Dallas Cowboys owner Jerry Jones has his own plan to turn around the economic fortunes of the National Football League.
Sources within the NFL claim that Jones met with Commissioner Roger Goodell last week to discuss the possibility of purchasing additional NFL draft picks. According to Jones, selling additional first-round draft picks would allow the NFL to redistribute profits while rewarding teams that generate the most revenue.
Jones cited Dallas’ recent postseason failures as the motive for seeking additional draft picks. “There are a number of ways to build a winner,” Jones said, “In the past I preferred signing high-profile players like T.O. or outcasts like Pacman, but team chemistry has become an issue.” Jones told the media that he will still acquire significant talent through free agency, but he wants to shift his offseason focus towards the NFL Draft in the years to come. “You can’t buy a championship,” Jones conceded, “I bought every big name I could, but found out that the only way to guarantee success in this league is through the NFL Draft.”
This change in priorities comes at an inopportune time for Jerry Jones, as the Cowboys traded their only 2009 first-round draft choice to Detroit in a mid-season deal for WR Roy Williams. Dallas now stands at a disadvantage to every team who holds a first-round pick; a disadvantage which Jones is fervently trying to eliminate.
Jerry Jones is one of many NFL owners who support the league selling additional first-round draft picks. In 2004, Jones traded the Cowboys first-round pick to the Buffalo Bills and immediately talked to then-Commissioner Paul Tagliabue about the possibility of purchasing another pick in the 2004 draft. Tagliabue quickly rejected Jones’ request, and for a short while the legality of purchasing NFL Draft picks was resolved. The debate remained dormant until the current economic recession struck the NFL.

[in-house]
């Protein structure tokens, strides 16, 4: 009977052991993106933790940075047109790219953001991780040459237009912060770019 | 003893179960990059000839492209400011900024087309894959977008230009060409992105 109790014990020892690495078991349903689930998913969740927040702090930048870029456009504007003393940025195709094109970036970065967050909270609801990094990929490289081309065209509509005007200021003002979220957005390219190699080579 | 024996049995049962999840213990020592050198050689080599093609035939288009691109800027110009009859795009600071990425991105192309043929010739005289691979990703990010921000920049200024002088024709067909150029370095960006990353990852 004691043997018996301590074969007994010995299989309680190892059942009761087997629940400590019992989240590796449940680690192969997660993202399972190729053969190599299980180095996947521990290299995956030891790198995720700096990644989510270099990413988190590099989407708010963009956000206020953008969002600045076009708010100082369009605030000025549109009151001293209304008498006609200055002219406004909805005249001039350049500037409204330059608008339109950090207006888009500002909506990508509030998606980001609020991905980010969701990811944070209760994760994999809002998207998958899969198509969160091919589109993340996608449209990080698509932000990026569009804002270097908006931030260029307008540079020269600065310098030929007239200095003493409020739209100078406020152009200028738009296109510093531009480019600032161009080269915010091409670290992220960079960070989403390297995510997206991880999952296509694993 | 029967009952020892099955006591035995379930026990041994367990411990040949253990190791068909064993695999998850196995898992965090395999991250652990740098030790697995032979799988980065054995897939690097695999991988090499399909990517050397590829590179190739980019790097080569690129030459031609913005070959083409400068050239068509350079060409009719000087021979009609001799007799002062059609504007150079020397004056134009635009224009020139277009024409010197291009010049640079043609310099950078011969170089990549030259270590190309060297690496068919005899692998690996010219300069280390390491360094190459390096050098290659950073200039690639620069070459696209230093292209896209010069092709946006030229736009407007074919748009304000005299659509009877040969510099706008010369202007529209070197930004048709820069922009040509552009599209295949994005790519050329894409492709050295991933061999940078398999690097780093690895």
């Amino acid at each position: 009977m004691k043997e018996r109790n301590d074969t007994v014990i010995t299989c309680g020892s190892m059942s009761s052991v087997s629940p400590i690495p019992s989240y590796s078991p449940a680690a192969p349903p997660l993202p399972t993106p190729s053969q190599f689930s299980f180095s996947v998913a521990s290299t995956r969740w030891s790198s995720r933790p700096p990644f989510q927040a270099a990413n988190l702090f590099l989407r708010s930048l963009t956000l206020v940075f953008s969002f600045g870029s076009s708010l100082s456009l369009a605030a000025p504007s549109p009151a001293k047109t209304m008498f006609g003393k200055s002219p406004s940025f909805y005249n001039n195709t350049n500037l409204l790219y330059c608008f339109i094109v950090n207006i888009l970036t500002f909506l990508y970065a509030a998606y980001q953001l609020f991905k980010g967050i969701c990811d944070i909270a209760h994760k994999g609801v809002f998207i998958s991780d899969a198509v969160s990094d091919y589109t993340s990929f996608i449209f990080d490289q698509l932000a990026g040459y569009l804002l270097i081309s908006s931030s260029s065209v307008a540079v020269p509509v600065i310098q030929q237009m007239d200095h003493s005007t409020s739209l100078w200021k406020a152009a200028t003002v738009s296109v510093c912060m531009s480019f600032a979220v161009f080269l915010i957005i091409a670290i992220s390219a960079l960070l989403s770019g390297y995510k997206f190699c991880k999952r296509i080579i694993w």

In December 2008, the economic recession forced the NFL to lay off approximately 14% of its workforce. Jerry Jones saw this as an opportunity to prove the power of money. Through a series of meetings with NFL officials, Jones lobbied for NFL teams to be able to purchase a variety of individual allowances and exceptions. Under Jones’ plan, payments would go directly to the NFL (money which is much needed in the current economic climate) establishing a rewards system for any team who earns significant profits. While Jones proposed several incentives for successful teams, the key proposition in his plan allows NFL teams to purchase a limited number of additional draft picks each year.
Jones is adamant that incentive-based relations with NFL franchises will spike overall production. “Big-money teams should be allowed to make big-money moves,” Jones contests, “A salary cap is great for competition, but eventually teams with money should be allowed to buy success. It’s only fair.”